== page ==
Spooky season at the federal courthouse: Yesterday, the architect behind a "ghost cattle" scheme responsible for defrauding Tyson Foods and another company not named in court documents received 11 years in prison for his crime. The man said he cooked up the idea to forge invoices to illegally overcharge the clients of his cattle ranching business to cover losses he suffered trading in commodities futures due to a gambling addiction, but the judge apparently didn't buy the explanation when handing down the heavy sentence. Good luck getting that money back from a man who will be in his 60s by the time he's released, Tyson.
Knock it off, Starbucks! That's the message 30 members of Congress sent the coffee giant in a letter yesterday requesting that the company "set a model for the food and drink industry" by cooperating with the burgeoning unionization movement in its stores. Rep. Pramila Jayapal was the only member from our state to sign onto the demand.
We're really still fighting about weed? Yes, we are, in 2022. The latest controversy comes as some researchers raise concerns about the possibilities of young people dabbing and experiencing psychotic episodes as a result. However, these concentrated cannabis products are already illegal for kids under 21, so industry advocates warn that additional regulations will likely not do much to address these concerns. We'll keep an eye on how the State Legislature responds in the spring, when they'll also have to address whether to resume the War on Drugs as they find a permanent solution to the Washington Supreme Court's decision to decriminalize simple possession of illegal drugs.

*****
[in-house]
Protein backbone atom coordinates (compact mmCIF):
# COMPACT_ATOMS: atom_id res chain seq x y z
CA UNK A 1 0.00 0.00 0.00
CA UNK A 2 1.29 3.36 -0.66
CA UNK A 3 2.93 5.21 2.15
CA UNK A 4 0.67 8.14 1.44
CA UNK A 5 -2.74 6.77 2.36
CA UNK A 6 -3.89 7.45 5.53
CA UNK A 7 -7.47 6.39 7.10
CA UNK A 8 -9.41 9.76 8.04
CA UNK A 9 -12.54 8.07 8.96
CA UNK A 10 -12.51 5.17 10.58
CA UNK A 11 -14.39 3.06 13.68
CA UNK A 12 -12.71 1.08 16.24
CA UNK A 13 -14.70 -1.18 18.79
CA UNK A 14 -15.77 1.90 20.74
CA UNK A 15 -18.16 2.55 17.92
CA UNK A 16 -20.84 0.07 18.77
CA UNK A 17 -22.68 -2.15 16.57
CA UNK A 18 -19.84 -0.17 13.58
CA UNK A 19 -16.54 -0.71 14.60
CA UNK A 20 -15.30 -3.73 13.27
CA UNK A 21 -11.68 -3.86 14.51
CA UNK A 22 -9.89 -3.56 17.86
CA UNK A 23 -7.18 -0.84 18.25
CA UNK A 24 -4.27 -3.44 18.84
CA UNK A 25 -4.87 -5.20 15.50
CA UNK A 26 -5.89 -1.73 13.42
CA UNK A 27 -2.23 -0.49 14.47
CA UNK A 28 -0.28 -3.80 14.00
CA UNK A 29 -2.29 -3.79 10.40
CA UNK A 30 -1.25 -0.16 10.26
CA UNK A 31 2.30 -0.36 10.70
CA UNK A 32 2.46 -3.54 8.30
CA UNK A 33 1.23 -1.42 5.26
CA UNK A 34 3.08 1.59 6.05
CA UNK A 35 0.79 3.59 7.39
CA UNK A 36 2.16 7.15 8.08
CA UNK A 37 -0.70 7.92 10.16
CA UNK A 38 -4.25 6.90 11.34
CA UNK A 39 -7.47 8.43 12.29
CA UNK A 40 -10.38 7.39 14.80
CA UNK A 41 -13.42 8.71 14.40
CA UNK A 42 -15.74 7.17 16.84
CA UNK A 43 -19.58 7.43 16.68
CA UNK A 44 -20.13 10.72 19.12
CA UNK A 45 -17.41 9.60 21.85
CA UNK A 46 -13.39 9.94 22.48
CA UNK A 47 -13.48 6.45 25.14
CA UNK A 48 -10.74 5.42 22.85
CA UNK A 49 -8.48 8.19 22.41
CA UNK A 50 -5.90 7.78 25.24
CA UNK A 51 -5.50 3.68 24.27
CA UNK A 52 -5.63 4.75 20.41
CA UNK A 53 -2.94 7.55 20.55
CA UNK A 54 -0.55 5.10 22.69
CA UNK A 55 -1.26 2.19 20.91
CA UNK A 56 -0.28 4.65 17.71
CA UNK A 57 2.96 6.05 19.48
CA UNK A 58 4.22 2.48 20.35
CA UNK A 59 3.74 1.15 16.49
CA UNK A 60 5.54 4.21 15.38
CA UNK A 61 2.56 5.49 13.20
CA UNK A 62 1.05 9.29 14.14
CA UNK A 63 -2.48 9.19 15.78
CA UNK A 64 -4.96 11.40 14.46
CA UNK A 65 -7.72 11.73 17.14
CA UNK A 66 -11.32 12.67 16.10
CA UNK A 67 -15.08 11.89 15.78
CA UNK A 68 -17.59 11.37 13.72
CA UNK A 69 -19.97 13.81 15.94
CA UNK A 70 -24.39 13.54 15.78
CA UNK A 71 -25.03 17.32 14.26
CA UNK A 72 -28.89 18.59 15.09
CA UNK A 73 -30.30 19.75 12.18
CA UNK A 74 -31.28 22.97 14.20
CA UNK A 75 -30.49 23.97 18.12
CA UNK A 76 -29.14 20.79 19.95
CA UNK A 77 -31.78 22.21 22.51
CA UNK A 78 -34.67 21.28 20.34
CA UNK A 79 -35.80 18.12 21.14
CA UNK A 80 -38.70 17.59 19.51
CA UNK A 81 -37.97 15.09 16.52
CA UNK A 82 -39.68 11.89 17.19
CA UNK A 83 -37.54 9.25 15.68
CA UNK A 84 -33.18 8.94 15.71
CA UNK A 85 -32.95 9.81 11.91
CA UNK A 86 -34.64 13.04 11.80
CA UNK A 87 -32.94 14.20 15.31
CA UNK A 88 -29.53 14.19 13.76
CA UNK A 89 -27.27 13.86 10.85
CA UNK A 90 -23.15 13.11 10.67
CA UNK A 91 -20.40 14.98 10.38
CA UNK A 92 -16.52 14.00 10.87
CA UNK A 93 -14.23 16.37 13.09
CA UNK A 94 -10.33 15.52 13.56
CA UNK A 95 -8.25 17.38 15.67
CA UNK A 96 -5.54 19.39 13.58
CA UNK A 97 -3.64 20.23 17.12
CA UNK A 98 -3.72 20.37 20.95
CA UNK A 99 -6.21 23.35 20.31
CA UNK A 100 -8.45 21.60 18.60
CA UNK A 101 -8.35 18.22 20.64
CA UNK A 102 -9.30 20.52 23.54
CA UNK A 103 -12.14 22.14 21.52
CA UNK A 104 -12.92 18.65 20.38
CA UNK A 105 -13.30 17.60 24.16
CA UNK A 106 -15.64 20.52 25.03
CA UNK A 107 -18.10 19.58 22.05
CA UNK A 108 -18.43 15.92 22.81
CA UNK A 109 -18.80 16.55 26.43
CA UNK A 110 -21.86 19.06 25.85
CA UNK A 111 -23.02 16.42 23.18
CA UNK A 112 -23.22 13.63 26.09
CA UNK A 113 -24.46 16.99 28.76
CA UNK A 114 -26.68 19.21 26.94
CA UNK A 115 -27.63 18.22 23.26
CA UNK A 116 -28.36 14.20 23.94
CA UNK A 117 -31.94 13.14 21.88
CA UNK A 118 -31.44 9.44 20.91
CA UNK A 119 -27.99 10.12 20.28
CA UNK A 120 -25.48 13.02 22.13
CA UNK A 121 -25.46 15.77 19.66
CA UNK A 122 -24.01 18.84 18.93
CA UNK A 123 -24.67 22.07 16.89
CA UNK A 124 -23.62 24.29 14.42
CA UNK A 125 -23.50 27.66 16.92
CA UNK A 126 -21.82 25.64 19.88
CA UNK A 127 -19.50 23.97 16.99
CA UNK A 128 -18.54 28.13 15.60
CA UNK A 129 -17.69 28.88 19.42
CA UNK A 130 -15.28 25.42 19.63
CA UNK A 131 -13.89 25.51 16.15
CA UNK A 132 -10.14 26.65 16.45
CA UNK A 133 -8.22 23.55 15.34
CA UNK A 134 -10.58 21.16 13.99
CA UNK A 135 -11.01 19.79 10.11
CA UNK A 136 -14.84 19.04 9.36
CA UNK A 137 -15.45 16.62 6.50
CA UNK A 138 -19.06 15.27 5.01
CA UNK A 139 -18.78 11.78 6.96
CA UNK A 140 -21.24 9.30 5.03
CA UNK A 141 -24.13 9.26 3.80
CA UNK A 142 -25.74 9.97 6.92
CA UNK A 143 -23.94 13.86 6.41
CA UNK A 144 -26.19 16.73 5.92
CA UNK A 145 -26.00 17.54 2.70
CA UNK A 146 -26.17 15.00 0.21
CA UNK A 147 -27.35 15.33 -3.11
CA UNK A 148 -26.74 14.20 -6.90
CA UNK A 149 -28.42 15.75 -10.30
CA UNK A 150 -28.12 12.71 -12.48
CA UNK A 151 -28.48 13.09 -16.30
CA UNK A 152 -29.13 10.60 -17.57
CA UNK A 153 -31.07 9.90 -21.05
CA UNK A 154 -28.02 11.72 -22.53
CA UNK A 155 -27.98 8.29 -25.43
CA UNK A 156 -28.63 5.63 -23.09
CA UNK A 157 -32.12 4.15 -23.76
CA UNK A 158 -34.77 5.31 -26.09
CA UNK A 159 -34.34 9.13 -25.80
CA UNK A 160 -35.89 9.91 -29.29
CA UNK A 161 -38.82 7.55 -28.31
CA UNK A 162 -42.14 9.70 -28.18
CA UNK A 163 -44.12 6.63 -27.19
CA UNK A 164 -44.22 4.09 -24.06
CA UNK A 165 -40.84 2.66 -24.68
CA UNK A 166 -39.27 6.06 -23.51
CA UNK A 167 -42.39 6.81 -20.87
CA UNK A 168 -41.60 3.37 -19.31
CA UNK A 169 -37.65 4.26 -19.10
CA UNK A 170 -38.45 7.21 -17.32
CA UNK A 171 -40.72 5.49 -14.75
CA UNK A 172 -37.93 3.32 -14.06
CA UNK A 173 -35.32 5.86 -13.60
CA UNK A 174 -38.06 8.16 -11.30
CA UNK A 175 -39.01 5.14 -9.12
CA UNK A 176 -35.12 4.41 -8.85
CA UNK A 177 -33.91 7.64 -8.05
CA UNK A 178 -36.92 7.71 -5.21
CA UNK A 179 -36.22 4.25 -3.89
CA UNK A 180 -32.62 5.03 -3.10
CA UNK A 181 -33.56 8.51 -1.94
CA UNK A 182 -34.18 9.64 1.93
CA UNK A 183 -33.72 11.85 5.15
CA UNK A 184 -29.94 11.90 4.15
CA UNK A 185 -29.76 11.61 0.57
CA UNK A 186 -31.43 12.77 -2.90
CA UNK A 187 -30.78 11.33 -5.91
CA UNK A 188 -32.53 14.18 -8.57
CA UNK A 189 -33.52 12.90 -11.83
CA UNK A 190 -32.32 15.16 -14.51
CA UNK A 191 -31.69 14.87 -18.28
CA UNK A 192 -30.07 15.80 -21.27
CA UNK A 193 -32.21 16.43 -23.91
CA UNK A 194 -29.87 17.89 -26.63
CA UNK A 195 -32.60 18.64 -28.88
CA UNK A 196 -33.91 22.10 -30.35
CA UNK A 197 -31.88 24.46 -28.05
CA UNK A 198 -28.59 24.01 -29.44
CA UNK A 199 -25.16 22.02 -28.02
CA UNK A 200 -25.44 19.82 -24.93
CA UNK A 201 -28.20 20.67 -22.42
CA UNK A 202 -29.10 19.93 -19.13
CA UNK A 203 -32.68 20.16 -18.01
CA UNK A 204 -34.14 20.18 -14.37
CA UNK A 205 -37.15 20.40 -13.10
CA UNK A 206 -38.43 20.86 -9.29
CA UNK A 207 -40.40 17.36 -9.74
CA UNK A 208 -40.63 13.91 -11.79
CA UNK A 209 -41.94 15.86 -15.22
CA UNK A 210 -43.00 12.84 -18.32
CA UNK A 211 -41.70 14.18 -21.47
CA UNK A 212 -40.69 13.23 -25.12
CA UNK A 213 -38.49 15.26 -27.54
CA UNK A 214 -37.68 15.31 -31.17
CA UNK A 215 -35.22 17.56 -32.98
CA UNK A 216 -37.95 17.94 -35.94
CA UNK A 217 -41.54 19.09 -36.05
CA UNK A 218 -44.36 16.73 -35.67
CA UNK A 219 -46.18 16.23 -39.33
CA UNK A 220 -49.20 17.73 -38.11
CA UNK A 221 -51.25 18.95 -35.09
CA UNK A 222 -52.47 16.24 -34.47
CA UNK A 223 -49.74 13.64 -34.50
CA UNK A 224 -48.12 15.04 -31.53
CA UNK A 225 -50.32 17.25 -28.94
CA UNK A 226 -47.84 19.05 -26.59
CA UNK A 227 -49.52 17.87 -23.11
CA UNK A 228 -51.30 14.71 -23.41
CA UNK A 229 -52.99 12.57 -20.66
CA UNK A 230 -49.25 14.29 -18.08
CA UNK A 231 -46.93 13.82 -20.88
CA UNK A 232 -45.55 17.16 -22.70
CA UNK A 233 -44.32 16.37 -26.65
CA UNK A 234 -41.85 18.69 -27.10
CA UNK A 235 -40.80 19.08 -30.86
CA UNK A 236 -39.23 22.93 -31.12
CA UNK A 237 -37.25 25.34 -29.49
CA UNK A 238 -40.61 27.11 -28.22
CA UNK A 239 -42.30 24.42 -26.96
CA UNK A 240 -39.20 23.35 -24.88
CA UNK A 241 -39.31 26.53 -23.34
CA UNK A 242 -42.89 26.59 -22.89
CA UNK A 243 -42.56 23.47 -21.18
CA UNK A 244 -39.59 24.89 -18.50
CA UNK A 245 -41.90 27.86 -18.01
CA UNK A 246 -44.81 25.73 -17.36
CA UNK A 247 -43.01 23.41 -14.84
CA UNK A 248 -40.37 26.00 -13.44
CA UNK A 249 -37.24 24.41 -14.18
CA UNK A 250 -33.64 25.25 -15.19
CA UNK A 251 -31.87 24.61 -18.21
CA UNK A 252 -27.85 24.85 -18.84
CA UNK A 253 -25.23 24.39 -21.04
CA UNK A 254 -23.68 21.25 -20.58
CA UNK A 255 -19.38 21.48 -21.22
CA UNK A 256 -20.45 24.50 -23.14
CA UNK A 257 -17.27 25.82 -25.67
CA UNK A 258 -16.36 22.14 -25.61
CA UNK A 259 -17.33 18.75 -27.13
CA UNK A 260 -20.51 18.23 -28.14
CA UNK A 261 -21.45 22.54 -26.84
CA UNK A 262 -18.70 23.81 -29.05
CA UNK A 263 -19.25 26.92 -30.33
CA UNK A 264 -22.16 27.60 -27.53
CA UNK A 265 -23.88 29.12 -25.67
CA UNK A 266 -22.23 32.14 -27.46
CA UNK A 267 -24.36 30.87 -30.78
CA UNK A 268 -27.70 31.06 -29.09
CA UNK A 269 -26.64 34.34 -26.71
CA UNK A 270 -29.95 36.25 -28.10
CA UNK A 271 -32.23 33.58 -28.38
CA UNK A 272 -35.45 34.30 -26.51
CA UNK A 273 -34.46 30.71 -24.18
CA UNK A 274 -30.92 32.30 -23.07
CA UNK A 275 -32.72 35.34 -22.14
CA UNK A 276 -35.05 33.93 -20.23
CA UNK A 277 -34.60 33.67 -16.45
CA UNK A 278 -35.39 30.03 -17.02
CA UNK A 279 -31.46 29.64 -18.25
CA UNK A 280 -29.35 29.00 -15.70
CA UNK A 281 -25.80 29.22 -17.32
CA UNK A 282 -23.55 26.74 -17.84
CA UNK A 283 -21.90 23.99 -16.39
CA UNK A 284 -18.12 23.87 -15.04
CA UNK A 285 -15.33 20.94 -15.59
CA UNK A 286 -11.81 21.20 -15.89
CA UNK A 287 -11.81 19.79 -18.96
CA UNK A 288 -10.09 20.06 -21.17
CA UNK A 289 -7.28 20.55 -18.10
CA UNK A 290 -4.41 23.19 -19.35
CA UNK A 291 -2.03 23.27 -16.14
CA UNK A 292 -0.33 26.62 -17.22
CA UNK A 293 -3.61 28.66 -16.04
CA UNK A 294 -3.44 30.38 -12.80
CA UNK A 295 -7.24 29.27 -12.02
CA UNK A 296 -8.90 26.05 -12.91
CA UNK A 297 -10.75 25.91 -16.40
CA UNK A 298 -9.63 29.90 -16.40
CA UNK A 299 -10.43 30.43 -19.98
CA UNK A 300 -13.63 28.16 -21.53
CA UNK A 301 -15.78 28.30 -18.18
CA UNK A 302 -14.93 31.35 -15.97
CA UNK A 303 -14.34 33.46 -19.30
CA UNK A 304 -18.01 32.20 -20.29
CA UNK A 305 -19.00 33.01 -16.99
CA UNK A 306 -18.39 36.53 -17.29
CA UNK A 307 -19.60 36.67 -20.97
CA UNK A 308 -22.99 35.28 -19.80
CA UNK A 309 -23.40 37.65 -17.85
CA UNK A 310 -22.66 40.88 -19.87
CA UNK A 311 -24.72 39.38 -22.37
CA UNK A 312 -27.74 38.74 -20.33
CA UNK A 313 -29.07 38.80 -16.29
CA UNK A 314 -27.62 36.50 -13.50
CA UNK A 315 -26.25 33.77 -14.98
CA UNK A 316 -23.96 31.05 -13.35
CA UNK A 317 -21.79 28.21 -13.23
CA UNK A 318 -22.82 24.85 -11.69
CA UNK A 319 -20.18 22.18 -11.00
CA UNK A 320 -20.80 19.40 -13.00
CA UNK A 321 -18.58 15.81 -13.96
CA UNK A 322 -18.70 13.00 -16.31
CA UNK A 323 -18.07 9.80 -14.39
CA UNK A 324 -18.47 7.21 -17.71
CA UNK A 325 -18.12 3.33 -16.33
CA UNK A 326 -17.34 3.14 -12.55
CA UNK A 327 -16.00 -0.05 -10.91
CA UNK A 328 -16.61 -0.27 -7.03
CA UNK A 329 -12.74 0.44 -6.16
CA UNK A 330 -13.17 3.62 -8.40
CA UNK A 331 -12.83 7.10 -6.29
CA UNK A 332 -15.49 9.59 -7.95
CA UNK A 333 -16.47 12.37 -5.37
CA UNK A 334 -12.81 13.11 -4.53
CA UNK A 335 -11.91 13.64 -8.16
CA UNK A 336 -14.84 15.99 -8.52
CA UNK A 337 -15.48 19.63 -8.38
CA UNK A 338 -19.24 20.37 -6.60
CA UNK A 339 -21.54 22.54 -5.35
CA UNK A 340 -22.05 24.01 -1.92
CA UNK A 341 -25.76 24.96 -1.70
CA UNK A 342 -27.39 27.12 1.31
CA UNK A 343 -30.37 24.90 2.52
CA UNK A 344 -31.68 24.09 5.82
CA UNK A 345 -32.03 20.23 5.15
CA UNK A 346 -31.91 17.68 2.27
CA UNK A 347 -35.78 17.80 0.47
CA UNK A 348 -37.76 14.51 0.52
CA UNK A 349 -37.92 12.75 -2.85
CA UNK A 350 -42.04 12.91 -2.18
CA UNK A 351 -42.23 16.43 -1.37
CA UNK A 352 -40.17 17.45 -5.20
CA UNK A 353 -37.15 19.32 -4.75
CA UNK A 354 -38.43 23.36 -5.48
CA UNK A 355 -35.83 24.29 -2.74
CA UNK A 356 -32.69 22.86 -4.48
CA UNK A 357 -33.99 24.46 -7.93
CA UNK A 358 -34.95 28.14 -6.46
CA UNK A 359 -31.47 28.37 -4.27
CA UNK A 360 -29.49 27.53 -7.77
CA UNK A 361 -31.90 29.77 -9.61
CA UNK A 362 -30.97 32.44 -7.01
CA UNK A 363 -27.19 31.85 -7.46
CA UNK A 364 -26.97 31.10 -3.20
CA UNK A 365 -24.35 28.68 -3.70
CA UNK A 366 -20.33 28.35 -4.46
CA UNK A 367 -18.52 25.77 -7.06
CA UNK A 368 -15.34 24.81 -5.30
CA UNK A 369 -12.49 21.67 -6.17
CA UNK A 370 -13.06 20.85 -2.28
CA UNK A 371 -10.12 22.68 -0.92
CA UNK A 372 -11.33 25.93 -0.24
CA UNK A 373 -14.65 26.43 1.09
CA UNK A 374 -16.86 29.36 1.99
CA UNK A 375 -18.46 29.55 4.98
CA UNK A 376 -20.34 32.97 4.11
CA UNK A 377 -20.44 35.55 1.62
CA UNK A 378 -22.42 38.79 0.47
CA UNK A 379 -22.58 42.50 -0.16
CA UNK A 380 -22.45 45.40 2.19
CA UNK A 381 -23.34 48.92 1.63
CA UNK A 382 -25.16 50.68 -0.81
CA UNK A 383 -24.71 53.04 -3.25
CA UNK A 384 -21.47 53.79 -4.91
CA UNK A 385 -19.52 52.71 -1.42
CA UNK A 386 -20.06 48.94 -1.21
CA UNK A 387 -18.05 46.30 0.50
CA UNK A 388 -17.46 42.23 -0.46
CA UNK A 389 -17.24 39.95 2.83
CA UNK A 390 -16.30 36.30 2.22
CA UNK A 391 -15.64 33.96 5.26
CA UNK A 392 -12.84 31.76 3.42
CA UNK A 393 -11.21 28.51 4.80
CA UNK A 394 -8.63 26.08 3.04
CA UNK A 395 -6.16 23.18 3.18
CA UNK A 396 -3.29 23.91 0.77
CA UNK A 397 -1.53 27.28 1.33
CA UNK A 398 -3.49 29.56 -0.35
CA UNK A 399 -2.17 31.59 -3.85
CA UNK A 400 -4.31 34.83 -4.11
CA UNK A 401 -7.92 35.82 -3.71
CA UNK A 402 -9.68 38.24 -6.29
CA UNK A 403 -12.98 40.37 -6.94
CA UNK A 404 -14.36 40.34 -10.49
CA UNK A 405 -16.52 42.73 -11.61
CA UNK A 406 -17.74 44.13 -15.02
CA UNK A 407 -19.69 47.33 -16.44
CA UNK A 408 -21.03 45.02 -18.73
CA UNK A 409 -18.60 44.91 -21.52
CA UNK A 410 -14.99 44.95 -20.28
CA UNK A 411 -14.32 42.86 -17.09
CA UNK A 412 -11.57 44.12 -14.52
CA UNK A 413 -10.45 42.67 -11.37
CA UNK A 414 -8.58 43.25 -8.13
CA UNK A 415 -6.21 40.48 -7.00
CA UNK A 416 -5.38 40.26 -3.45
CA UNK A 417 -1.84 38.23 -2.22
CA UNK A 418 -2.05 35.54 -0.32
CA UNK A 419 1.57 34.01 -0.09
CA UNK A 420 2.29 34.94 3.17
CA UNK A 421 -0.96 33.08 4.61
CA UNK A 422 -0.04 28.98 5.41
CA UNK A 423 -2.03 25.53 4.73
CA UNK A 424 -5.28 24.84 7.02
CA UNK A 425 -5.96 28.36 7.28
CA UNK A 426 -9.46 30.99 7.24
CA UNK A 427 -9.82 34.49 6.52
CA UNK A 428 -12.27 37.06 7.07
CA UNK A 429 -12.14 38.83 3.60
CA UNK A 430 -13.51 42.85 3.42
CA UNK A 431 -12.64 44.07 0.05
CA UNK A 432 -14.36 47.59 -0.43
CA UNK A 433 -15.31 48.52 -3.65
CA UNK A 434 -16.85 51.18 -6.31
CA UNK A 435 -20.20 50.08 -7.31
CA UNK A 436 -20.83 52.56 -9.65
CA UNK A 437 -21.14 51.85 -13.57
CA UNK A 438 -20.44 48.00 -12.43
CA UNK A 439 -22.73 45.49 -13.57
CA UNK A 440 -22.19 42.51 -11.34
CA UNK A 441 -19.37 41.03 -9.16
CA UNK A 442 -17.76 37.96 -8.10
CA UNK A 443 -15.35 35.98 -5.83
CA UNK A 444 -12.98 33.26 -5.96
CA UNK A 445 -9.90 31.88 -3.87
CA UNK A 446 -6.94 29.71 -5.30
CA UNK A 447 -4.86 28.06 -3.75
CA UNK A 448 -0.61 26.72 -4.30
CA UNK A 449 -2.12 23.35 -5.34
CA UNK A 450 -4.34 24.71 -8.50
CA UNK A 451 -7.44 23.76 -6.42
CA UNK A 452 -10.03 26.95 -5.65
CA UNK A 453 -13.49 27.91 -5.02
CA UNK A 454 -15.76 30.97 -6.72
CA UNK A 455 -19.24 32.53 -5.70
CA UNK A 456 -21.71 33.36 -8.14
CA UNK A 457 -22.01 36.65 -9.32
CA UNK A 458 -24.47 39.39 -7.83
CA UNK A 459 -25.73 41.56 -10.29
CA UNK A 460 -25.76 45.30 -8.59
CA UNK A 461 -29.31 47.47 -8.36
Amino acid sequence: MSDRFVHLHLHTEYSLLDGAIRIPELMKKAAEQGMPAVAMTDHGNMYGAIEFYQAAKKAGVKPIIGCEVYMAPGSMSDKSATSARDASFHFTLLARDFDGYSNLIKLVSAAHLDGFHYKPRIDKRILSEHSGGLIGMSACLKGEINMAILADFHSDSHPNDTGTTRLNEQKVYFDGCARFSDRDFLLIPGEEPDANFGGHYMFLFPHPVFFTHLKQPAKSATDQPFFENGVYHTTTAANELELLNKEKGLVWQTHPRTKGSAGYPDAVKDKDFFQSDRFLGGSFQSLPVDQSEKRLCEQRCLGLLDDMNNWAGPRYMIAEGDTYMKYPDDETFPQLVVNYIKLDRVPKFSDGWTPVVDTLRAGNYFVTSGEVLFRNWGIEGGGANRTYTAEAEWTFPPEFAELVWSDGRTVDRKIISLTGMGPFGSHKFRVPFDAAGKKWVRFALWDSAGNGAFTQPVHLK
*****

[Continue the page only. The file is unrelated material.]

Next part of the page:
In cop training news: Los Angeles' finest apparently needs more money for training on how not to kill a fellow officer investigating them for an alleged gang rape.
Lawyer for LAPD officer killed during training exercise by other cops says dead cop was investigating a gang rape by four cops at least one of whom was there when he was beaten to death.— luke (@lukeoneil47) October 3, 2022
A local sports palate cleanser: Hot take, sports are fun and good.